TIL: Individuals who are told by the coin toss to make a change are much more likely to make a change and are happier six months later than those who were told by the coin to maintain the status quo

Do people make good choices when facing important decisions?

A paper, based on a large-scale randomized field experiment, aims to answer this questions. It's titled Heads or Tails: The Impact of a Coin Toss on Major Life Decisions and Subsequent Happiness.

In the experiment, research subjects having difficulty making a decision flipped a coin to help determine their choice.

For important decisions (e.g. quitting a job or ending a relationship), those who make a change (regardless of the outcome of the coin toss) report being substantially happier two months and six months later.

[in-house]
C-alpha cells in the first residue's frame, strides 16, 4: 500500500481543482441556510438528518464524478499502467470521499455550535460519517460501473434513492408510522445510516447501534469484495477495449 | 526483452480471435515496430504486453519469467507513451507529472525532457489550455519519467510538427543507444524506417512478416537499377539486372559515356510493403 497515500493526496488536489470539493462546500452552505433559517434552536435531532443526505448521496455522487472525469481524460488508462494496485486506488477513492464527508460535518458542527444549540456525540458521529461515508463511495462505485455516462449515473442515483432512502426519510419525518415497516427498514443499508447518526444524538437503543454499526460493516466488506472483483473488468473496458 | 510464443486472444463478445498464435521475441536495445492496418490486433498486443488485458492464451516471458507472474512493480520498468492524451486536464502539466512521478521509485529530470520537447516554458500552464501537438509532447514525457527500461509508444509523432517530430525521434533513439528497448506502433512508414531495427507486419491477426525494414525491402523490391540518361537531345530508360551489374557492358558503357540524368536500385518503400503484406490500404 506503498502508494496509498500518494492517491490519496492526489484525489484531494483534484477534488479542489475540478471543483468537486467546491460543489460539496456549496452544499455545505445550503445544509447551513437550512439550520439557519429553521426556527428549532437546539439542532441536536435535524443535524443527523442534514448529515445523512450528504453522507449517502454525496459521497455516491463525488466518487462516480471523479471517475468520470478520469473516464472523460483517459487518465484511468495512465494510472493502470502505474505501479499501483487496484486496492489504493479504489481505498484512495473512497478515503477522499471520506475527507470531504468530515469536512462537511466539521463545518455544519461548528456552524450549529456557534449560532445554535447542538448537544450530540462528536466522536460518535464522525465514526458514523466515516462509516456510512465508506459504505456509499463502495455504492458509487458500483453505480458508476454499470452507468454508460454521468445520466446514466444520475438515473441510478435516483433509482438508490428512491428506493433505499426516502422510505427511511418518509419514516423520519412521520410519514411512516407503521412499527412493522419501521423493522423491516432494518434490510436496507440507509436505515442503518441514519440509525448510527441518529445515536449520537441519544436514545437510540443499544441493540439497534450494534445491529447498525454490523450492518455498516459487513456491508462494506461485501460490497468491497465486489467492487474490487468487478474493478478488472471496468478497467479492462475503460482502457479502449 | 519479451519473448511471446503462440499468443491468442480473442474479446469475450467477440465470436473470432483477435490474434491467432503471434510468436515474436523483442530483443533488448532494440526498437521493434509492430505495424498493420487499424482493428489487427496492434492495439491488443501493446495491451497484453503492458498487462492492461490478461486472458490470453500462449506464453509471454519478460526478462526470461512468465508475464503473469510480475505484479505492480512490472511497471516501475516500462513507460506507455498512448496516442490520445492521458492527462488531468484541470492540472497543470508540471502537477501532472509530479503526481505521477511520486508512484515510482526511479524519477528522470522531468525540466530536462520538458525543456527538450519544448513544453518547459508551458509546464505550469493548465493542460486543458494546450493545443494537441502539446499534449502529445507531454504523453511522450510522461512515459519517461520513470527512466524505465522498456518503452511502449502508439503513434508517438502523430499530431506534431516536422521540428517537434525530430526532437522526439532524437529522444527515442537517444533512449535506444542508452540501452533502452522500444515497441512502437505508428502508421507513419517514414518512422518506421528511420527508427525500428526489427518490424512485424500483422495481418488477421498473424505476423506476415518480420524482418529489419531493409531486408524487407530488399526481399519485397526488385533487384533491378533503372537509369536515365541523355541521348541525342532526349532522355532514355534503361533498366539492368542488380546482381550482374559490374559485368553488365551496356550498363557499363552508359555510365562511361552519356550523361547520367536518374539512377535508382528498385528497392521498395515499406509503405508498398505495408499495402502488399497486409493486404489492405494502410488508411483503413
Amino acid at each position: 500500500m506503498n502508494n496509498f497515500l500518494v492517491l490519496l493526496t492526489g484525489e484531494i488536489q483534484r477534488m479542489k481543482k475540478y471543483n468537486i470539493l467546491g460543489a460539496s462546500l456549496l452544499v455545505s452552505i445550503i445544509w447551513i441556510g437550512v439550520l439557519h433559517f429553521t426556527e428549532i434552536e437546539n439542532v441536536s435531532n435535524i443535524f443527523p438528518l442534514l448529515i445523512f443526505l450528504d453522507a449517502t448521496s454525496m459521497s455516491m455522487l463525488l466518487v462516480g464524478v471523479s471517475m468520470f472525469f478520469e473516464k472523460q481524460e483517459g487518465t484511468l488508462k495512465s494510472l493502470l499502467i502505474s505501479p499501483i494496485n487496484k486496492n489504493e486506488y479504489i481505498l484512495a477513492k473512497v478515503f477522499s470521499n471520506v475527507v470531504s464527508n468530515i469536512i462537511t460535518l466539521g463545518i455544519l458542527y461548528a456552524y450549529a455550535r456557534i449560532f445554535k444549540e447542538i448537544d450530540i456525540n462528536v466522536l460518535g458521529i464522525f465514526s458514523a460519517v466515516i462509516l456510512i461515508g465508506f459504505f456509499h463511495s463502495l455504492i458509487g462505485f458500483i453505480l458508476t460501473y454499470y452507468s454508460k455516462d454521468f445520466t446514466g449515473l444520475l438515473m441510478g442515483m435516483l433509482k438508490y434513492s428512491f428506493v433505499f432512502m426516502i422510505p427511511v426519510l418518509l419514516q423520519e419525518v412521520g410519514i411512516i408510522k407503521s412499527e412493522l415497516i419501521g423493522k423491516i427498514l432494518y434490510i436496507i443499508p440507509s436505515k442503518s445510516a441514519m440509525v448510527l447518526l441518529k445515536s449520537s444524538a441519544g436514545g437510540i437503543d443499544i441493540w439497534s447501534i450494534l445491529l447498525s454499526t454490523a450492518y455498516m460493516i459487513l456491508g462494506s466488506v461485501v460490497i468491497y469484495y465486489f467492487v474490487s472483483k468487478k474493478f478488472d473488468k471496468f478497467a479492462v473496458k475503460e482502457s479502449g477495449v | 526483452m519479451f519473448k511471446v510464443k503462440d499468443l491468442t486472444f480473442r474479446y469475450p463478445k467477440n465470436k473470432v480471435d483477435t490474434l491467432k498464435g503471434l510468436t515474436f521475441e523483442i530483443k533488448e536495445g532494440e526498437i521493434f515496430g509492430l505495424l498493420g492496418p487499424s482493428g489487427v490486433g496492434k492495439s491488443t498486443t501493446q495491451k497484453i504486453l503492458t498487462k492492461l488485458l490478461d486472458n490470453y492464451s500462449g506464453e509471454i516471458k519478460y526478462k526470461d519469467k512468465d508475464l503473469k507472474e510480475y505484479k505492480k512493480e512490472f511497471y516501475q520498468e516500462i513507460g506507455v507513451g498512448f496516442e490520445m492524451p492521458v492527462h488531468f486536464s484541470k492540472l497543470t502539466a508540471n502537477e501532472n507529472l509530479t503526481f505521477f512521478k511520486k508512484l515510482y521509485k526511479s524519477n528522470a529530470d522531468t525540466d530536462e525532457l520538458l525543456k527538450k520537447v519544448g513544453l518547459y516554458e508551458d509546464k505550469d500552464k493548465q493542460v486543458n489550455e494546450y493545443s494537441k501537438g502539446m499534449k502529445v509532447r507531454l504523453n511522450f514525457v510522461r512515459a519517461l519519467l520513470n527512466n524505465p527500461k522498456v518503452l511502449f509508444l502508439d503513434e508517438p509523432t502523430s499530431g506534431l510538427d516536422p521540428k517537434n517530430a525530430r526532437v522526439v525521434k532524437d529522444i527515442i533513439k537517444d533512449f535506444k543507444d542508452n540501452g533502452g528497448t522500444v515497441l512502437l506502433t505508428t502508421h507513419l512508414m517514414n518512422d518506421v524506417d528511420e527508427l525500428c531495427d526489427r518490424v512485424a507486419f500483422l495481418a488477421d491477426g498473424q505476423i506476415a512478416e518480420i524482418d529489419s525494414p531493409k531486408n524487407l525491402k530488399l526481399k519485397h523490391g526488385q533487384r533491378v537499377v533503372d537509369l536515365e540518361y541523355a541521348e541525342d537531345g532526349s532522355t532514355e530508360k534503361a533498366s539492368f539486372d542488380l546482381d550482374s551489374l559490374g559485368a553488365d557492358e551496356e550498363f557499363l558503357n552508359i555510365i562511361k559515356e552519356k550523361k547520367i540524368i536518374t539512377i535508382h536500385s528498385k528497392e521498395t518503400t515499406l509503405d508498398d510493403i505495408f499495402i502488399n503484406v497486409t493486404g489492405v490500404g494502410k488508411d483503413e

But was the happiness a result of a change? To assess this, the outcome of a coin toss was taken into account. Individuals who are told by the coin toss to make a change are much more likely to make a change and are happier six months later than those who were told by the coin to maintain the status quo.

The results of this paper suggest that people may be excessively cautious when facing life-changing choices.

Next time, when you think about an important change, remember that odds are on your side. You are more likely to feel better making the change than not. You don't even have to flip a coin. Just make that change.

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